by Arturo Galansino
American Art 1961–2001, Palazzo Strozzi’s exhibition for spring 2021, will be using over 100 major artworks from the Walker Art Center collection in Minneapolis to tell the story of forty years of US history stretching from Vietnam to 0911.
The exhibition is going to focus in a big way on diversity and on the struggle for civil rights – values that are at once foundational and yet a source of deep-rooted contradiction and conflict in the construction of the American cultural identity. In point of fact, the work of several of the artists in the exhibition is dramatically relevant to what is going on right now.
The tragic arrest that led to 46-year-old Afro-American man George Floyd’s death in Minneapolis on 25 May, an event abundantly recorded on video footage, has sparked a growing series of increasingly violent protests in most of America’s larger cities. The now viral images disseminated and shared by all US and international media clerly show how Floyd’s cries for help went unheeded as his neck was being crushed under the weight of a police officer’s knee until he could no longer breathe. This is the umpteenth instance of the abuse of power involving a black American on the part of the police, and what the United States is experiencing right now cannot help but remind us of events in Los Angeles in 1991 and 1992 following the dissemination of a video showing the police beating up another black American, Rodney King. The officers’ trial ended with a verdict of almost total acquittal that triggered a spate of protests, bloody clashes and violent looting throughout the city lasting over a month. These events and the many cases of racist violence perpetrated by the authorities that began to be recorded and shared by leading media in the early ‘nineties sparked a broad public debate in US society which was also reflected in the art world.
Civic and social commitment thrust its way forcefully into the very heart of the artistic debate in the ‘nineties thanks to figures from such traditionally sidelined communities as the LGBTQs, Afro-Americans and Native Americans. In that context, black artists of the calibre of Glenn Ligon, Gary Simmons and Kara Walker began to build a reputation for themselves on the American art scene by displaying their ability to merge art history and topical relevance in a highly evocative style with a hugely strong impact.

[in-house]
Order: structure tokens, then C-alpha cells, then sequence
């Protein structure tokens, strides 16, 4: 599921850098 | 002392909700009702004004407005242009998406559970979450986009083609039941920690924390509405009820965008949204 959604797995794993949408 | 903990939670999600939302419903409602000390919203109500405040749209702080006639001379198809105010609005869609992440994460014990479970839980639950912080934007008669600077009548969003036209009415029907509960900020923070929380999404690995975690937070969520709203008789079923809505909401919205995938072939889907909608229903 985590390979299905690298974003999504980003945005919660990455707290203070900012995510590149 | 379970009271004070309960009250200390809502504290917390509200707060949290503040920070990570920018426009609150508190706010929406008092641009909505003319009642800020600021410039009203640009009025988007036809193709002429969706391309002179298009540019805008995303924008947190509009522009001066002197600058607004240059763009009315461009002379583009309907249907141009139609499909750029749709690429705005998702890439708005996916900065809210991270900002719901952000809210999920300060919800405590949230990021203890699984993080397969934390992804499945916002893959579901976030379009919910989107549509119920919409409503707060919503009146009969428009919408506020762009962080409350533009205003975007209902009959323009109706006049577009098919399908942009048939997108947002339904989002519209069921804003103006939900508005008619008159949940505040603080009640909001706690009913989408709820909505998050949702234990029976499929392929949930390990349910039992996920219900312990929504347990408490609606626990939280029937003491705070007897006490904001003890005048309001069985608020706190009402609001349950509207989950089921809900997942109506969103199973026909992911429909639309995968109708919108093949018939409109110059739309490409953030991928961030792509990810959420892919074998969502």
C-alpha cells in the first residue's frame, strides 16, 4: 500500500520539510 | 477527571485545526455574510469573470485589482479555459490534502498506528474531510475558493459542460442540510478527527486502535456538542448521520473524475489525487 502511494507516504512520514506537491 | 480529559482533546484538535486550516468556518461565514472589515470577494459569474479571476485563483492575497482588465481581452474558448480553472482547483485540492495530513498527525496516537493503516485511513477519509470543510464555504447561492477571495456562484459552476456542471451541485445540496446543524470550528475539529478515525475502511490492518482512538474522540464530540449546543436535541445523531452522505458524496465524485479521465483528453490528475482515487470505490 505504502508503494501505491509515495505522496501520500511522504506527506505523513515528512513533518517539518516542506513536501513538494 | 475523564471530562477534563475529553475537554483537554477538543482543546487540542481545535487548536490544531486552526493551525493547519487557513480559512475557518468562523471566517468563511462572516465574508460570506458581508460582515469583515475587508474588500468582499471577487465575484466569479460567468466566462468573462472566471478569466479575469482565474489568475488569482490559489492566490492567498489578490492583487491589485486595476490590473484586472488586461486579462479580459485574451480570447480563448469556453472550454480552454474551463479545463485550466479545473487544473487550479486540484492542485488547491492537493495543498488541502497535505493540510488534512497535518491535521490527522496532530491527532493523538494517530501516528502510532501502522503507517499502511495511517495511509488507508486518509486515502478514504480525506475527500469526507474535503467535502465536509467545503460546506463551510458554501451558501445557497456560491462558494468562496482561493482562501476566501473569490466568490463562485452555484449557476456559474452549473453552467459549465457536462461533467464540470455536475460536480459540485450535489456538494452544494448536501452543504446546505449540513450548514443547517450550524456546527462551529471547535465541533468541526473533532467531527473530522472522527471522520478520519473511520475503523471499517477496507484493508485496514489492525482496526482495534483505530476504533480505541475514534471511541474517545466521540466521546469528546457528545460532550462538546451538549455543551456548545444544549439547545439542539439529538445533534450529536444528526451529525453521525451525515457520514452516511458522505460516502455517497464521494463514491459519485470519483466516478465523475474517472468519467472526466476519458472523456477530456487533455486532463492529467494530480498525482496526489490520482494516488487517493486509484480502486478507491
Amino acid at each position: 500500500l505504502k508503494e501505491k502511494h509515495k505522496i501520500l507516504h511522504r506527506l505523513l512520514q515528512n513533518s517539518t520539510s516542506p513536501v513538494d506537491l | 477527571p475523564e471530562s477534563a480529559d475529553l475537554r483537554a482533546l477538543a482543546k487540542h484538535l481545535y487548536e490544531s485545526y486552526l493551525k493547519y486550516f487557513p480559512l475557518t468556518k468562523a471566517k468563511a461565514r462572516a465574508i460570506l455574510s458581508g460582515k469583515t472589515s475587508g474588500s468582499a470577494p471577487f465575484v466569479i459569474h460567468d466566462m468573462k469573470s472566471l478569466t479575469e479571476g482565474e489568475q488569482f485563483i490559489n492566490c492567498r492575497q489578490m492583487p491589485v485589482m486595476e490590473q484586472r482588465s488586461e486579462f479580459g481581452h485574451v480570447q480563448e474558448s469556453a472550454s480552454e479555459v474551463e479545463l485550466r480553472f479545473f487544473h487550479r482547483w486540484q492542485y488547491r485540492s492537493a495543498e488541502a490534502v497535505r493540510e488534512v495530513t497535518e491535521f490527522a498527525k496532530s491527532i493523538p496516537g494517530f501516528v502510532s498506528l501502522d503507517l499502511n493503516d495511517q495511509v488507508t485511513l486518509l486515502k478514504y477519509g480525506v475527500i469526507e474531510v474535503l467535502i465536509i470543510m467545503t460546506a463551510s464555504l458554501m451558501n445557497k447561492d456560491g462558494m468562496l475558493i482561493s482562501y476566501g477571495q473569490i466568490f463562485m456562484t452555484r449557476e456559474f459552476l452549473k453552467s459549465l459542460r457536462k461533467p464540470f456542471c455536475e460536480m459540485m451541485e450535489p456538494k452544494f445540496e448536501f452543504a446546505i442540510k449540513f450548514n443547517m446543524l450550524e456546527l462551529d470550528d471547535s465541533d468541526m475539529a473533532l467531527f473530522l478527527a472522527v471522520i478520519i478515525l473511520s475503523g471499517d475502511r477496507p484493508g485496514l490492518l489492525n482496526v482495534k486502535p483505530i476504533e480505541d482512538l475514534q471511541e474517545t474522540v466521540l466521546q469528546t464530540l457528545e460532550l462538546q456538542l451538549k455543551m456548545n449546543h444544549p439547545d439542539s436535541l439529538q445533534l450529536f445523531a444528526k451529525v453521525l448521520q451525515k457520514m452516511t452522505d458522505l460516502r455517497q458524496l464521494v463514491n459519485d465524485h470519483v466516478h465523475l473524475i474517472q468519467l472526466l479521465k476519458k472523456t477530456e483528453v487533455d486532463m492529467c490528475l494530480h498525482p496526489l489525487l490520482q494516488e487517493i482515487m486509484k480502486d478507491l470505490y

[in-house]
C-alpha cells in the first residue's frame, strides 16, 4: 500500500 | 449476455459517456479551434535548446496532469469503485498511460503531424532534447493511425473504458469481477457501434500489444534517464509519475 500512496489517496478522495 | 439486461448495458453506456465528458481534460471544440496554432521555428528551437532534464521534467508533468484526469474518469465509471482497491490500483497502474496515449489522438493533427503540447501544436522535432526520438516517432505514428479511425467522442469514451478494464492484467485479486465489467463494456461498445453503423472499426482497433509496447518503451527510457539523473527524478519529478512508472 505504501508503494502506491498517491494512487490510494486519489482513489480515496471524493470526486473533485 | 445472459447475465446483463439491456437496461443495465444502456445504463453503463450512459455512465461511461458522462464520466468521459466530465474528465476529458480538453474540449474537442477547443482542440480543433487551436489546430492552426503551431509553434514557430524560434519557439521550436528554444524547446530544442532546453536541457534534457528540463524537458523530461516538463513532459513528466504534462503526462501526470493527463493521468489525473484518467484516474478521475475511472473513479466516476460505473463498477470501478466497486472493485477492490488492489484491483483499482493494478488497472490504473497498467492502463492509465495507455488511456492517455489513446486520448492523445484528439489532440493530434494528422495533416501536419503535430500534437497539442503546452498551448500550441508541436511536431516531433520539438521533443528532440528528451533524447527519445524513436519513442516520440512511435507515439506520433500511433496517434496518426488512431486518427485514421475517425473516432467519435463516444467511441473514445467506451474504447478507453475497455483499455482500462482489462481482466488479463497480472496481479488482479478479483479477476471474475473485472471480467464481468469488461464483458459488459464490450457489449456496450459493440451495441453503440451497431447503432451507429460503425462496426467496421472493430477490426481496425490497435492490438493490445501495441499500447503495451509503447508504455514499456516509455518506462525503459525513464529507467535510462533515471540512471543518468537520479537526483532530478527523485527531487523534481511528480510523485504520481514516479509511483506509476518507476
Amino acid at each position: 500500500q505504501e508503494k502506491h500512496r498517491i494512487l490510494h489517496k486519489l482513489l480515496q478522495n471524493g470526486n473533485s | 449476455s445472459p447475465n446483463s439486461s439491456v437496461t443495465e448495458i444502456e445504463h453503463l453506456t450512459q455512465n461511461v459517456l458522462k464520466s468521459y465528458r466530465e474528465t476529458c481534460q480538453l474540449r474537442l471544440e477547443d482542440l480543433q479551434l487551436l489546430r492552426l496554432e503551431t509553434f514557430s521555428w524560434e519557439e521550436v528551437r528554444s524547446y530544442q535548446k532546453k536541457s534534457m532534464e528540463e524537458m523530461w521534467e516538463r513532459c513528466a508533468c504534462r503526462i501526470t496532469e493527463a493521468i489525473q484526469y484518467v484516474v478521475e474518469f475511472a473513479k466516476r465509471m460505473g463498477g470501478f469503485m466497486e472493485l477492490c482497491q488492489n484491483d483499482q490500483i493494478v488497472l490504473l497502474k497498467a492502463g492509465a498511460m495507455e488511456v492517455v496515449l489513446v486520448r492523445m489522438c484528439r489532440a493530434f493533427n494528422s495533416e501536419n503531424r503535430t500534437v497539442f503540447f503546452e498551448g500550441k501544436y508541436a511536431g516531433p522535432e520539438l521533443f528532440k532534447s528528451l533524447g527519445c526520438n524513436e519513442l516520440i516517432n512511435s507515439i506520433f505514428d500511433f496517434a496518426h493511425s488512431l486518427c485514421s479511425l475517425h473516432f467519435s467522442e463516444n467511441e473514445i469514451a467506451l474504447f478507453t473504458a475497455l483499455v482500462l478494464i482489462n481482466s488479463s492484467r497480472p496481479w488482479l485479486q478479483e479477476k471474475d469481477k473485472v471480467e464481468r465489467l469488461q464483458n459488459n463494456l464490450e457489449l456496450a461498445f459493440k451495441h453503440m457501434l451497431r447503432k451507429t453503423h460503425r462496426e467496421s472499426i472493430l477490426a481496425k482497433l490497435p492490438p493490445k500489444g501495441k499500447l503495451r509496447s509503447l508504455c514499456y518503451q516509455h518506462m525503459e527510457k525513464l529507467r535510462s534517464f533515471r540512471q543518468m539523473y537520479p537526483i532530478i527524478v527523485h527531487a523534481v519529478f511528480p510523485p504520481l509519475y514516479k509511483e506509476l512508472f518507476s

A large section of the American Art 1961–2001 exhibition will be highlighting these artists, whose work reveals an unprecedented expressive force spawned by the injustice and tension that are still so much a part of reality today. One of the leading exponents of this new course in American art is Kerry James Marshall, whose work is going to be very much in the limelight in the exhibition at Palazzo Strozzi.
An Afro-American artist born in Birmingham, Alabama in 1955 and raised in Los Angeles, Marshall, whose art ranges from the abstract to the strip cartoon and from painting and installations to video art and photography, has proven since the ‘nineties to be one of the most important artists in recounting the story (and the present situation) of black identity in the United States. His work on display in Palazzo Strozzi will include, in particular, his famous prints of historic slogans coined by the civil rights movement in the ‘fifties and ‘sixties, some of them pacifist and identity-related, others militant and combative: ‘Black is Beautiful’, ‘Black Power’, ‘We Shall Overcome’, ‘By Any Means Necessary’ and ‘Burn Baby Burn’. The appropriation of phrases from a historical context such as the struggle against segregation becomes a tool in his hands for imparting topical relevance today to a battle that has never truly been won or even ended. Those words continue to echo today in their vibrant relevance to a lingering situation still unresolved.
The tragic events of recent weeks testify to the deep undercurrents of tension still coursing through American society, and indeed through a large part of the Western world today. All of this gives cultural institutions the opportunity to use contemporary art to tell today’s story, to take up a position and to participate in the public debate. Palazzo Strozzi has a strong tradition of addressing the most topical and urgent issues of the day with its audiences, but it has rarely been clearer than in recent months that the role of an institution wishing to carry weight in its own time brings with it a duty to shoulder that responsibility.